The roster of all 5,765 voting members of the Academy of Motion Picture Arts and Sciences is a closely guarded secret. Even inside the movie industry, intense speculation surrounds the Academy’s composition and how that influences who gets nominated for and wins Oscars. The organization does not publish a membership list. Last Sunday, however, The Los Angeles Times did publish an exhaustive report which peels back much of the mystery surrounding this exclusive club, providing the most comprehensive cross section to-date of its elusive membership demographic. To conduct the study, Times reporters spoke with thousands of Academy members and their representatives — and reviewed Academy publications, resumes and biographies — to confirm the identities of more than 5,100 voters — more than 89% of the voting members (worth noting is the fact that membership is for life). Those interviews revealed varying opinions about the Academy’s race, sex and age breakdown: Some members see it simply as a mirror of hiring patterns in Hollywood, while others say it reflects the group’s mission to recognize achievement rather than promote diversity. Among the discoveries are the following numbers:
☞ Oscar voters are nearly 94% Caucasian
☞ Oscar voters are nearly 77% male
☞ Blacks are about 2% of the Academy
☞ Latinos are less than 2%
☞ Oscar voters have a median age of 62, people younger than 50 make up just 14% of the membership (which partly explains why the overhyped ‘The King’s Speech’ won out over ‘The Social Network’)
☞ Some are people who have left the movie business entirely but continue to vote on the Oscars, including a nun, a bookstore owner and a retired Peace Corps recruiter. Under Academy rules, their votes count the same as ballots cast by the likes of Julia Roberts, George Clooney and Leonardo DiCaprio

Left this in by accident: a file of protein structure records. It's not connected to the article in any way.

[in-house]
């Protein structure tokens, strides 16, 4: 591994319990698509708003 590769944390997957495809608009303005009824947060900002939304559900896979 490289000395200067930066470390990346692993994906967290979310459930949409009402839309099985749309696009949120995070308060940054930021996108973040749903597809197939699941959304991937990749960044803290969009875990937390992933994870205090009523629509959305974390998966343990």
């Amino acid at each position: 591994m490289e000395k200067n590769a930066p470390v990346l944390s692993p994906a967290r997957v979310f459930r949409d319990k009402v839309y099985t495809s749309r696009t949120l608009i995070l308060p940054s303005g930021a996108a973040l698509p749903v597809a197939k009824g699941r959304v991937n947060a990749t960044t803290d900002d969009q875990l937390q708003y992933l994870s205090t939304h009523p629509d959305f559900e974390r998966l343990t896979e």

You can read the entire report by visiting The Los Angeles Times. The Academy was founded in 1927 with two aims: to mediate labor disputes and improve the movie industry’s image. Louis B. Mayer, the legendary head of MGM, initiated the idea and invited an elite cadre of professionals, including actress and United Artists studio co-founder Mary Pickford, director Cecil B. DeMille and producer Irving Thalberg, to join. The Academy’s membership grew steadily over the years as the organization moved away from labor management issues to focus on film preservation, research and the Oscars, first presented in 1929 in the Blossom Room of the Hollywood Roosevelt Hotel.
Today, the Academy oversees more than $196 million in assets and dispenses more than $20 million in grants and scholarships a year, including to Streetlights™, a job training and placement group that works to promote ethnic diversity in Hollywood. It donates $750,000 annually to film festivals around the country and sponsors an annual screenwriting competition that rewards winners with $35,000 fellowships. According to its tax filing for the 2009-2010 fiscal year, the Oscars generated $81.3 million in total revenue for the organization.
The Academy Awards airs tonight with red carpet coverage beginning at 7:00pm EST on ABC and red carpet coverage on CTV beginning at 8:00pm EST. The ceremony airs on each network from 8:30pm-11:30pm. For all things Oscar be sure to visit OSCAR.com. To learn more about AMPAS™ you can visit OSCAR.org.